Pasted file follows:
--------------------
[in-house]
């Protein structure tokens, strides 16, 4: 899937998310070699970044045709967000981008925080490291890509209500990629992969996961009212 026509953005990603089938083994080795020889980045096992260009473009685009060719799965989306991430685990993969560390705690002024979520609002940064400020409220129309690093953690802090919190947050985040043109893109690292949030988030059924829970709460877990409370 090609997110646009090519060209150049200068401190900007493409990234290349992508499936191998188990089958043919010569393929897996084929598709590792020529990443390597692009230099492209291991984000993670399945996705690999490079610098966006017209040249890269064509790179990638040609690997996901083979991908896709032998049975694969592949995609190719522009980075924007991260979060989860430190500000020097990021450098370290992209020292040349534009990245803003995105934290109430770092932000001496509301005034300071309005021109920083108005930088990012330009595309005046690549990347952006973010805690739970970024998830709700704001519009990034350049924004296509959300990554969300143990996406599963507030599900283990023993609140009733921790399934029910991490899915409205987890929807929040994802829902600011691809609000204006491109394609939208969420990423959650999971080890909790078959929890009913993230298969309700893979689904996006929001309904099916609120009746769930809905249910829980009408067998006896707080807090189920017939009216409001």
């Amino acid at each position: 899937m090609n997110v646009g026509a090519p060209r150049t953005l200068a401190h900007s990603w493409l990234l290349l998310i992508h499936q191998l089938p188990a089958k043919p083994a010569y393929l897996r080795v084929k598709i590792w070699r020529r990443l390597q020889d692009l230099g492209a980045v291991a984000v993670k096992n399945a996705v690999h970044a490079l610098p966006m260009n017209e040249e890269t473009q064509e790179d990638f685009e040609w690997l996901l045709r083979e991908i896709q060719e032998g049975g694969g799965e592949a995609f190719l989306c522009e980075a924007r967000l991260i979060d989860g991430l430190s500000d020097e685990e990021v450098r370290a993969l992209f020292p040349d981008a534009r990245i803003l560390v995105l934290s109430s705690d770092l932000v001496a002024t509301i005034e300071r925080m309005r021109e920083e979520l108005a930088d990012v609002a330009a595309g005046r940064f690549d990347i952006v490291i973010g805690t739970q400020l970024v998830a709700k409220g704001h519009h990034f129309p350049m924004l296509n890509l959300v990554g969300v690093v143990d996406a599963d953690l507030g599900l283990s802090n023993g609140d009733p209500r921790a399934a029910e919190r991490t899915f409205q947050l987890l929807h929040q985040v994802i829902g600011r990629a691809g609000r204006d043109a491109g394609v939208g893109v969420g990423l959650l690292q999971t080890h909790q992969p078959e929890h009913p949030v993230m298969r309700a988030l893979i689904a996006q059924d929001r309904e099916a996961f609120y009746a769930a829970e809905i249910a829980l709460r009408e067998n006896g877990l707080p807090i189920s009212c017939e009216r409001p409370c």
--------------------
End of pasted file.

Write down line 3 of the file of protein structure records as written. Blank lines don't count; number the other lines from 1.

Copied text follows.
């Amino acid at each position: 899937m090609n997110v646009g026509a090519p060209r150049t953005l200068a401190h900007s990603w493409l990234l290349l998310i992508h499936q191998l089938p188990a089958k043919p083994a010569y393929l897996r080795v084929k598709i590792w070699r020529r990443l390597q020889d692009l230099g492209a980045v291991a984000v993670k096992n399945a996705v690999h970044a490079l610098p966006m260009n017209e040249e890269t473009q064509e790179d990638f685009e040609w690997l996901l045709r083979e991908i896709q060719e032998g049975g694969g799965e592949a995609f190719l989306c522009e980075a924007r967000l991260i979060d989860g991430l430190s500000d020097e685990e990021v450098r370290a993969l992209f020292p040349d981008a534009r990245i803003l560390v995105l934290s109430s705690d770092l932000v001496a002024t509301i005034e300071r925080m309005r021109e920083e979520l108005a930088d990012v609002a330009a595309g005046r940064f690549d990347i952006v490291i973010g805690t739970q400020l970024v998830a709700k409220g704001h519009h990034f129309p350049m924004l296509n890509l959300v990554g969300v690093v143990d996406a599963d953690l507030g599900l283990s802090n023993g609140d009733p209500r921790a399934a029910e919190r991490t899915f409205q947050l987890l929807h929040q985040v994802i829902g600011r990629a691809g609000r204006d043109a491109g394609v939208g893109v969420g990423l959650l690292q999971t080890h909790q992969p078959e929890h009913p949030v993230m298969r309700a988030l893979i689904a996006q059924d929001r309904e099916a996961f609120y009746a769930a829970e809905i249910a829980l709460r009408e067998n006896g877990l707080p807090i189920s009212c017939e009216r409001p409370c």